7.2: Expand tree canopy program to address heat islands and disparities

Issue Statement and Context

In Miami-Dade County, historical disparities in neighborhood investment mean that our tree canopy is not spread equitably: wealthier neighborhoods have more trees, while disinvested neighborhoods have little to none. We are committing to increasing our tree canopy equitably by focusing investment on the areas that need it most.

In 2016, our tree canopy study led by Neat Streets Miami found that "tree canopy is positively correlated with median income, but negatively correlated with percentage of African American and Hispanic residents. Therefore, strategically planting trees in diverse racial, ethnic, and lower income communities can support environmental equity" (Neat Streets Miami, 2016).

The study also noted that "it is possible that property in high-income areas have more available land area for planting trees. In turn, these owners may have more financial means to plant trees than homeowners in poorer neighborhoods."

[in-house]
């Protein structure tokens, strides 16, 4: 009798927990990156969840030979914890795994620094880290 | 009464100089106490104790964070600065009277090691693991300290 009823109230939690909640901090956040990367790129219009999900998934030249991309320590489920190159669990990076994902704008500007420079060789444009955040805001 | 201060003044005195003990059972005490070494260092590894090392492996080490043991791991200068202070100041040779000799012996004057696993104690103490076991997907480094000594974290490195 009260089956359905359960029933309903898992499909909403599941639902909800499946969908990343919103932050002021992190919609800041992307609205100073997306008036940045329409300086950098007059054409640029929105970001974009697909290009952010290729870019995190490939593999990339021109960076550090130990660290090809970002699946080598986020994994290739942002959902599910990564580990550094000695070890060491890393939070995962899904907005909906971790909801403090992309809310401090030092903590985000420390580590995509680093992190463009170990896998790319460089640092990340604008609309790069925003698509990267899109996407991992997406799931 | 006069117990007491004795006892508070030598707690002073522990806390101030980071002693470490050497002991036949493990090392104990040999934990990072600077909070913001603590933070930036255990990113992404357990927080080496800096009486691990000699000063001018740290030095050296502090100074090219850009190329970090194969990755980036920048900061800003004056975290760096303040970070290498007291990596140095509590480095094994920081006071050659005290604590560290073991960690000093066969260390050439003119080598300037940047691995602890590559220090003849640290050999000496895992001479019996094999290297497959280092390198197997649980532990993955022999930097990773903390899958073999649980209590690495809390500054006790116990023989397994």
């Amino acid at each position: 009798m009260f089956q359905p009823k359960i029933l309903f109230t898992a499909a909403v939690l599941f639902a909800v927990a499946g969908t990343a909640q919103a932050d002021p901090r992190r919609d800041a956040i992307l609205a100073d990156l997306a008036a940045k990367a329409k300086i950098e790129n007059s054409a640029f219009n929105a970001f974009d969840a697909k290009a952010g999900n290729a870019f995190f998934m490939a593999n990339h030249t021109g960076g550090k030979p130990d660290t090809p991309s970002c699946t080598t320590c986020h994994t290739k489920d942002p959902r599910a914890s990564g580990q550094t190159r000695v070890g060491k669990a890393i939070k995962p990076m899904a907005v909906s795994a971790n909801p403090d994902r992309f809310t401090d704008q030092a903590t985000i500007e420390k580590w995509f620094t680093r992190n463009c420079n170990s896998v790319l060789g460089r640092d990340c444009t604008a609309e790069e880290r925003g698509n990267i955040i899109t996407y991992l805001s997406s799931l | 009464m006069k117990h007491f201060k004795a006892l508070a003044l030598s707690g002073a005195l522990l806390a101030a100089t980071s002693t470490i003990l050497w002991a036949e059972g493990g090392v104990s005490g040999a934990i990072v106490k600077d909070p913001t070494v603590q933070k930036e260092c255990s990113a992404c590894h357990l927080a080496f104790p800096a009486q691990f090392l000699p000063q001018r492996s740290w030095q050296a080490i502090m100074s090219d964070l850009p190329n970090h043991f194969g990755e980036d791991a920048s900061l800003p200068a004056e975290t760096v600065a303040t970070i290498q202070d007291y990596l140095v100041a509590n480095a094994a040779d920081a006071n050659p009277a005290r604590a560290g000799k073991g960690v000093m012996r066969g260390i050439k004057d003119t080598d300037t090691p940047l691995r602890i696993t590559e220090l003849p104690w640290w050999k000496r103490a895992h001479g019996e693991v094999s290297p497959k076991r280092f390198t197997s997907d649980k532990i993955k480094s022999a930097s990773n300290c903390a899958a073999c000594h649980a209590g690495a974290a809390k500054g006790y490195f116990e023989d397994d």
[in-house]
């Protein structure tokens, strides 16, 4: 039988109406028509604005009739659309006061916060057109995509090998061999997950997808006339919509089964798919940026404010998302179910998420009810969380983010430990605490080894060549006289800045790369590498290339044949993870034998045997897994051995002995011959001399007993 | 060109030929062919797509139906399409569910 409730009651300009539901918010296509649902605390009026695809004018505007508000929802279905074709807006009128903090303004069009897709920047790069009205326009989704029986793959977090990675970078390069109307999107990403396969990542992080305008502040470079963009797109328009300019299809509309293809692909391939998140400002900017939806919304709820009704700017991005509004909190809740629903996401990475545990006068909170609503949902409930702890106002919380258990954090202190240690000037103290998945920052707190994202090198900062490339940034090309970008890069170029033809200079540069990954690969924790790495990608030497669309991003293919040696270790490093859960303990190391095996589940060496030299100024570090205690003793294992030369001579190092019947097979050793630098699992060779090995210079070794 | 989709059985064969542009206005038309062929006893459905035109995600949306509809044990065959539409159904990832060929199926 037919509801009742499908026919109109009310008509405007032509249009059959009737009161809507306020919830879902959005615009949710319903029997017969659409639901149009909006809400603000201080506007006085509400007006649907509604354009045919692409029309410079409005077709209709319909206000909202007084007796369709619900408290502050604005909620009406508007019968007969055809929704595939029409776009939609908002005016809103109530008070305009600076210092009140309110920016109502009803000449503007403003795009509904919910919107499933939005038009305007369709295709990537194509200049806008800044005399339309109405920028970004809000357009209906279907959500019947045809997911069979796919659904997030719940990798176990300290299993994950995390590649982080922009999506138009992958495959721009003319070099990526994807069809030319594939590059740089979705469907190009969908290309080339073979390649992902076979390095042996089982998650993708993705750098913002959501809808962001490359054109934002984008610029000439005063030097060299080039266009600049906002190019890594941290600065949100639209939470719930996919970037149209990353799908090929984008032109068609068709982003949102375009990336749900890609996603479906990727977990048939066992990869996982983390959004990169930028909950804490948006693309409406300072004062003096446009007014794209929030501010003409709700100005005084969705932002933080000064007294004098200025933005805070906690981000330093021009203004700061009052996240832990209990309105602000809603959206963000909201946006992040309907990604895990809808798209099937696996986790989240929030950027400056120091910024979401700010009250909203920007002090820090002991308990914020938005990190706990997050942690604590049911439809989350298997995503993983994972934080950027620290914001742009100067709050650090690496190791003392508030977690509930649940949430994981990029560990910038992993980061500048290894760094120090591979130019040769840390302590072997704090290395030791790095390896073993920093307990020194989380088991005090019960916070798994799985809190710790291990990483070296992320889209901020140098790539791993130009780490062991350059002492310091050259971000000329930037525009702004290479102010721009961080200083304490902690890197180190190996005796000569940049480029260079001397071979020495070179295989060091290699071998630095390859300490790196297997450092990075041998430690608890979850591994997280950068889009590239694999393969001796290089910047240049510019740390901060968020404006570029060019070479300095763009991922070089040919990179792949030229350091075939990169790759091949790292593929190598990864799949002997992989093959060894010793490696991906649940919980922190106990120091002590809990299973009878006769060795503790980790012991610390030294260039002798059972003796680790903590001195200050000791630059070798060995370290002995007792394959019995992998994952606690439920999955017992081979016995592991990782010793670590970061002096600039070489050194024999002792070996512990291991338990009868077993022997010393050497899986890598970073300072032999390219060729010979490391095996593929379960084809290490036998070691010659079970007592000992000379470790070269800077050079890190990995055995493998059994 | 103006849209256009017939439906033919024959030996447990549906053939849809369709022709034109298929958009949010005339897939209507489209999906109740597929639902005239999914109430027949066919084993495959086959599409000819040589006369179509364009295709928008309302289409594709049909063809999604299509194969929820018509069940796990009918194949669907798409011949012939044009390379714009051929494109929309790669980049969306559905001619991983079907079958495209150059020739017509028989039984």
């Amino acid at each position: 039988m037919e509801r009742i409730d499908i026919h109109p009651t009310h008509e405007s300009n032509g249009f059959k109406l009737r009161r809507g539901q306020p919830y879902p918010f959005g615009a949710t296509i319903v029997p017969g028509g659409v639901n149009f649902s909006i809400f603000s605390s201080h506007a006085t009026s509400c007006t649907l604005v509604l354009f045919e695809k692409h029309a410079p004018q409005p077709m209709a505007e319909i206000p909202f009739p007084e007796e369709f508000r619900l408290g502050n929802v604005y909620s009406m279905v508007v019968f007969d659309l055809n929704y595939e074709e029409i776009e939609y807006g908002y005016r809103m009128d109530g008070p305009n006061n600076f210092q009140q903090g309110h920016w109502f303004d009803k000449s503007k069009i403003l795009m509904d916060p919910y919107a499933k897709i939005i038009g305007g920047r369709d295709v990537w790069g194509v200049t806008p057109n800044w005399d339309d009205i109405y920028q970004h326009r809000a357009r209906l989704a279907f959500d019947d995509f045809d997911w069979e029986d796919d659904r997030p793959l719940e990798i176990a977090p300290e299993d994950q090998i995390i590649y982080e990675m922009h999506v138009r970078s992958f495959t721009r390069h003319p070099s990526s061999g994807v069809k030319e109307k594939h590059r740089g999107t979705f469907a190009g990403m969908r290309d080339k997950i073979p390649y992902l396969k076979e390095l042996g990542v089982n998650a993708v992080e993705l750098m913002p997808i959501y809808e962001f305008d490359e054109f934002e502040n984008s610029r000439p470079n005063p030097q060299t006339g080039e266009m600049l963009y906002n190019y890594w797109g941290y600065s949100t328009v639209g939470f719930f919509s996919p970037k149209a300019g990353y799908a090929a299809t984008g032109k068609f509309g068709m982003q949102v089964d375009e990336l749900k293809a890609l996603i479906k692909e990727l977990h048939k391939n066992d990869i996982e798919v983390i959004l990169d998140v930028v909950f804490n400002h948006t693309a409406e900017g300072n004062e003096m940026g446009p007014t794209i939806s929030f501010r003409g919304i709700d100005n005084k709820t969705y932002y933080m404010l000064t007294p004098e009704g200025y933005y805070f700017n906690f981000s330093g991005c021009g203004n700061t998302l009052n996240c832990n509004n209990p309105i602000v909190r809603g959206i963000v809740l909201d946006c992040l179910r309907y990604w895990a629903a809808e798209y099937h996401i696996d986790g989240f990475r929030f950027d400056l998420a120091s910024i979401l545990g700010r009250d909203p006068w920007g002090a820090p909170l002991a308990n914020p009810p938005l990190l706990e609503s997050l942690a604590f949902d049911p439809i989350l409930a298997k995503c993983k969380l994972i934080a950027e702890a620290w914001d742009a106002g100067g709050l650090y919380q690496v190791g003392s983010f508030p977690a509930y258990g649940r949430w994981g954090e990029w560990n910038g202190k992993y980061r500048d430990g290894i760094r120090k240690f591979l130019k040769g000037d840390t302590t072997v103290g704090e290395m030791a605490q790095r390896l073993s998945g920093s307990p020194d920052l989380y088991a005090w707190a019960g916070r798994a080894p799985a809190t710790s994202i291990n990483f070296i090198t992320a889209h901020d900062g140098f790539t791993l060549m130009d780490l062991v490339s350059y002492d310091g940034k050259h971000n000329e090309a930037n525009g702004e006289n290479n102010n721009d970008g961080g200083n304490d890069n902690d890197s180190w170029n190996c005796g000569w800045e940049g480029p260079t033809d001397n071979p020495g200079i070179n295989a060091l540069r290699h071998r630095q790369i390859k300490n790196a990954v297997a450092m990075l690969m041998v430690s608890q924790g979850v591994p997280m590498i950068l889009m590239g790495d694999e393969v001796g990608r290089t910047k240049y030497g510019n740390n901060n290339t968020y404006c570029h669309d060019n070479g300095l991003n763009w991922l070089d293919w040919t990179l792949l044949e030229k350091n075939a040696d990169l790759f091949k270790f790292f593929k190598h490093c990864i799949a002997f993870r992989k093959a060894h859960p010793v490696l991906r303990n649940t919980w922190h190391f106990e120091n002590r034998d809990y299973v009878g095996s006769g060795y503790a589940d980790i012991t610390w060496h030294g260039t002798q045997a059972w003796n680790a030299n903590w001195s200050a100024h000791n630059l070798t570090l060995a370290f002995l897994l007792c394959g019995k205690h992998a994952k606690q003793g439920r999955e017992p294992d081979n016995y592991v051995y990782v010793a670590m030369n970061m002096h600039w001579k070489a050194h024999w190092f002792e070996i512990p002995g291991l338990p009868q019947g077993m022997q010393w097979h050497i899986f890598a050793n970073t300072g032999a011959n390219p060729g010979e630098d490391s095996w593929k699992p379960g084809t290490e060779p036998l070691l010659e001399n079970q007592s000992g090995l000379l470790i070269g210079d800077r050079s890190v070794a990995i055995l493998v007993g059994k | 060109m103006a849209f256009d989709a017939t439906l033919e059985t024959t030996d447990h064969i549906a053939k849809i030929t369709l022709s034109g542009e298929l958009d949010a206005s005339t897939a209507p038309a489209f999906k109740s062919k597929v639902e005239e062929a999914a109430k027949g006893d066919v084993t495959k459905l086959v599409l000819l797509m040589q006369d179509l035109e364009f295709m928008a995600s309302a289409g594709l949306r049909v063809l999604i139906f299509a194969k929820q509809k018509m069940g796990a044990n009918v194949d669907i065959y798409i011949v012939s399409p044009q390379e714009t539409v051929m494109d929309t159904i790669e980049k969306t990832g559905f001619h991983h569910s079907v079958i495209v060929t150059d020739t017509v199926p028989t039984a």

Image of trees.
Matheson Park

Detailed Action Summary

Build an equitable tree canopy countywide.

  • Set a bold goal: to achieve 30% overall tree canopy countywide by 2030, prioritizing areas that are currently well below our current countywide average of 19%.
  • Expand the capacity of Adopt-a-Tree and the Million Trees Miami Campaign to deliver on their ambitious goals by connecting them to resources and facilitating their reach into every community across Miami-Dade.
  • Leverage the ongoing Urban Tree Canopy Assessment update, due to be released in late 2021, to identify areas of the County where tree canopy is most needed.
  • Take steps to make the County a Tree City USA and commit a meaningful amount of the County's budget to making this possible.
  • Incorporate key equity goals, including making meaningful progress greening neighborhoods with significant heat-related public health challenges.